The Amityville Horror and Amityville II: The Possession are presented in 1.85:1 anamorphic widescreen while Amityville 3-D is presented in 2.35:1 anamorphic widescreen. Overall, I was pleased with how the transfer for each film looked, even if it was lacking in fine detail due to its age and budget. Not surprisingly, The Amityville Horror looks the best of the three—it appears that MGM put most of their restorative efforts into making sure the original film is bright and clear of most major defects, save for a bit of dirt and grain. Otherwise, Amityville II: The Possession looks good and Amityville 3-D is also in decent shape, though I'm guessing about the latter—because of the 3-D process, the print sometimes looks slightly fuzzy. The sequels also feature full-frame presentations on the flip sides of the discs, though they are not recommended.
The soundtracks for The Amityville Horror and Amityville 3-D are presented in Dolby Digital 5.1 Surround while Amityville II: The Possession is presented in Dolby 1.0 Mono, all in English. The original film's 5.1 soundtrack is good, if not great. There are some surround sounds to be found in the mix (mostly background noises and creepy sound effects), though the bulk of the film often feels very front-heavy. The third film is also presented in 5.1 Surround, but to lesser effect—aside from a few surround sounds, it's a pretty hollow mix. Amityville II: The Possession is presented in a flaccid 1.0 Dolby Mono mix that is completely flat and lacking in any dynamic range. Also included on this disc are Dolby 1.0 Mono Tracks in French and Spanish for The Amityville Horror, plus English, French, and Spanish subtitles for all three films.
This four-disc set focuses heavily on the first film for its extra features. On the movie disc of The Amityville Horror, there is a mildly interesting commentary track by Dr. Hans Holzer, a professor of parapsychology, who discusses various supernatural elements of the film (often to only minor interest), as well as a new documentary titled "For God's Sake, Get Out!" that focuses on the film's production history with recent interviews with actors Margot Kidder and James Brolin. Also included on this disc are radio spots for the film.
The fourth bonus disc in this set isn't quite as enticing as MGM would have you believe. There is a very short behind-the-scenes preview for the new Amityville Horror remake that includes interviews with star Ryan Reynolds and other cast and crew members (can you say the words "shameless promotion"?) Two far better features are The History Channel's "Amityville: Horror or Hoax?" and "Amityville: The Haunting," two documentaries that explore the "supposed" events that transpired inside the Amityville house. Interviews with various experts—as well as the original Lutz family who lived inside the original house for just under a month—shed a bit more light on the history of the Amityville curse. Each of these docs runs about 40 minutes long, and, while not completely riveting, each offers fans and viewers a bit more backstory on the film's real-life counterparts. I'm not sure a fourth disc was warranted, but fans get it whether they want it or not.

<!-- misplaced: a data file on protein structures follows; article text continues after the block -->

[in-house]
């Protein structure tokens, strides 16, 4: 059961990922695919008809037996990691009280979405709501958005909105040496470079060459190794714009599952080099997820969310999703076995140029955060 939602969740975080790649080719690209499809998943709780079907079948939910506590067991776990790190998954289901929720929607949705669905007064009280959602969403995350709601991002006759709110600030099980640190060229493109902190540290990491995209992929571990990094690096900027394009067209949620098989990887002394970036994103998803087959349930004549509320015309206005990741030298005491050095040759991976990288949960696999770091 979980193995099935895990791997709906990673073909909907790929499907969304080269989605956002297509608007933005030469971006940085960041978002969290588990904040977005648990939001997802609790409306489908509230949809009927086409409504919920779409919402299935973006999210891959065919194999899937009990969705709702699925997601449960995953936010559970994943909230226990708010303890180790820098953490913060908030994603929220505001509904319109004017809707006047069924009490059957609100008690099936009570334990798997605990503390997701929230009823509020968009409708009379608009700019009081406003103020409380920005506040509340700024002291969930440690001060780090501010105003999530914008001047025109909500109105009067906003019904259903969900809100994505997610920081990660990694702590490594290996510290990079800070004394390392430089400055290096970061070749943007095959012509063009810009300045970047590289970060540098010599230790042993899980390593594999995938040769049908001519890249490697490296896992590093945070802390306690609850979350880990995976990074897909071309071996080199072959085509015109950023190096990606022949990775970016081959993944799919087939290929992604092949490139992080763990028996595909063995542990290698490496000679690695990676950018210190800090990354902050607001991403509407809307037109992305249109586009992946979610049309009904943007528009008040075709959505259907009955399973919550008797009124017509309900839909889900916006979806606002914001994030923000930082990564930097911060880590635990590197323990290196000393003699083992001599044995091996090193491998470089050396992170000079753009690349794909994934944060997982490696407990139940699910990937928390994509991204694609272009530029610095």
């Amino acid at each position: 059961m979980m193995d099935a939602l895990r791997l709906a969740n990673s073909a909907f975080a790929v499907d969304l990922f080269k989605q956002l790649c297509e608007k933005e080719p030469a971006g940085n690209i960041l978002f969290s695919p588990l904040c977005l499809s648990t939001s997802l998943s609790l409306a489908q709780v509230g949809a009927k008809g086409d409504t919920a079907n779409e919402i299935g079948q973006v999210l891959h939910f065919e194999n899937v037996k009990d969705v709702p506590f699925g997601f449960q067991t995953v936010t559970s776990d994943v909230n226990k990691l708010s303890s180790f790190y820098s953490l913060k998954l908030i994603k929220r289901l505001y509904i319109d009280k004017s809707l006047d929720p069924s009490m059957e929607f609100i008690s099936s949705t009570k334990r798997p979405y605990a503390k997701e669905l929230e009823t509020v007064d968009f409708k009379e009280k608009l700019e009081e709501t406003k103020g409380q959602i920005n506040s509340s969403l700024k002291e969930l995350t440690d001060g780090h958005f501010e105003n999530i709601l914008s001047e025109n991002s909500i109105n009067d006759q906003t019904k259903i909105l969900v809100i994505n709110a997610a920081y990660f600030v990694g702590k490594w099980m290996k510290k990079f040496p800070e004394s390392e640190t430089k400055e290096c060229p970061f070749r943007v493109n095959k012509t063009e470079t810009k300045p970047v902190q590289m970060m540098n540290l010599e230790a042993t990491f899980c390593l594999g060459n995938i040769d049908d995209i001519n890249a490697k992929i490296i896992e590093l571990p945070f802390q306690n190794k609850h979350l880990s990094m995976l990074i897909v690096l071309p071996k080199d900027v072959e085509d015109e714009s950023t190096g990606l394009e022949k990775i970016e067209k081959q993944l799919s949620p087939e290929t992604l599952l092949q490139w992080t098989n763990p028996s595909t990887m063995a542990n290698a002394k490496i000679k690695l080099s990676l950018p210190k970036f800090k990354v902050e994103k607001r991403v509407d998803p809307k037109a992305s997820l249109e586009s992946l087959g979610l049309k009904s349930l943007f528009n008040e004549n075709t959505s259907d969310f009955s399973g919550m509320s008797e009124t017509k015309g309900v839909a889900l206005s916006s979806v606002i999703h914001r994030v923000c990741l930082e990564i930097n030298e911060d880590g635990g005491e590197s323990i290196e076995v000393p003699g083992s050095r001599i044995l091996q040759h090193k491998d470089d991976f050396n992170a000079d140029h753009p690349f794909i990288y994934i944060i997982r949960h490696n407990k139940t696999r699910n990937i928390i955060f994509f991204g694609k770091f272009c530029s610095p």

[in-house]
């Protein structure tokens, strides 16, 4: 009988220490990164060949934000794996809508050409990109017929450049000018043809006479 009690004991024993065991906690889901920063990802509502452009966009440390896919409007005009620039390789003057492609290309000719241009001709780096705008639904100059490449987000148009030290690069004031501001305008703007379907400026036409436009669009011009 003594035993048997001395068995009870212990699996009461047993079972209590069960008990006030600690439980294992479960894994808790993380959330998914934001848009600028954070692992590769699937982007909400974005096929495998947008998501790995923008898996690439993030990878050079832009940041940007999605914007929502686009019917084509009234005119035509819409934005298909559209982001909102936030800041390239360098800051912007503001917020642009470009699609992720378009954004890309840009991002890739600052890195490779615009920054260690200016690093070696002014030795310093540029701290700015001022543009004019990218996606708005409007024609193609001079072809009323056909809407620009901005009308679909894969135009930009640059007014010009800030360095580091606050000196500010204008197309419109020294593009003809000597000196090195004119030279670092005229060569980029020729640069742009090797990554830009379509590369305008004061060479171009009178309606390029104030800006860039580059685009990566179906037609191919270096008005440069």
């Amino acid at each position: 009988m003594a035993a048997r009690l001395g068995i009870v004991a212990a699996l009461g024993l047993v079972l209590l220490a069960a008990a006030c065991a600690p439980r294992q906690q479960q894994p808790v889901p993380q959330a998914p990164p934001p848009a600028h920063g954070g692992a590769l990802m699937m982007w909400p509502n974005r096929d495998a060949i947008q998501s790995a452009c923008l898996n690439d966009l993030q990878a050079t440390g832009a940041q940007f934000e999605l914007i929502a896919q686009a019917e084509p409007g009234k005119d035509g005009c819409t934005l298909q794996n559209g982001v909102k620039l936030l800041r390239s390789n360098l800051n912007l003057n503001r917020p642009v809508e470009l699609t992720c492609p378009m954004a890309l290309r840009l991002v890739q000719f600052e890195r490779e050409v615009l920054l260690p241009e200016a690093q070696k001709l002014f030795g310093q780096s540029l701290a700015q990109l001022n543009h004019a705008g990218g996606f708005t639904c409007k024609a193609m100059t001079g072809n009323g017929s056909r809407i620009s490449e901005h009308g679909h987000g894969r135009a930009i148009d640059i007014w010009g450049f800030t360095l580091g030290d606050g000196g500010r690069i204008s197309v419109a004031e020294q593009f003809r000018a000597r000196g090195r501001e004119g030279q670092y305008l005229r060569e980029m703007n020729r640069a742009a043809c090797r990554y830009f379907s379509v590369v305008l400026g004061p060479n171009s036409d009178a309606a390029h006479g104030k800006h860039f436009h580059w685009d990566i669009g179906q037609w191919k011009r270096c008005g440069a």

Both Amityville II: The Possession and Amityville 3-D include a single theatrical trailer, and nothing else.
If you're an Amityville Horror fan—or just excited about seeing the new Ryan Reynolds remake hitting theaters in the spring of 2005—I'm sure you'll get a kick out of this DVD box set. The video presentation on each disc is good, the audio is decent, and the extra features (on the first film) are plentiful. I personally find these films to be often slow without a great payoff. Then again, one man's coffee is another man's whiskey.
Two decades after the third film's release, The Amityville Horror series is a haunted house filled with cheap scares and a bad payoff.
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What's "fair"? Whether positive or negative, our reviews should be unbiased, informative, and critique the material on its own merits.
Scales of Justice, The Amityville Horror
Perp Profile, The Amityville Horror
Distinguishing Marks, The Amityville Horror
• Audio Commentary by Professor of Parapsychology Hans Holzer, PHD.
Scales of Justice, Amityville II: The Possession
Perp Profile, Amityville II: The Possession
Distinguishing Marks, Amityville II: The Possession
Scales of Justice, Amityville 3-D
Perp Profile, Amityville 3-D
Distinguishing Marks, Amityville 3-D
Review content copyright © 2005 Patrick Naugle; Site design and review layout copyright © 2013 Verdict Partners LLC. All rights reserved.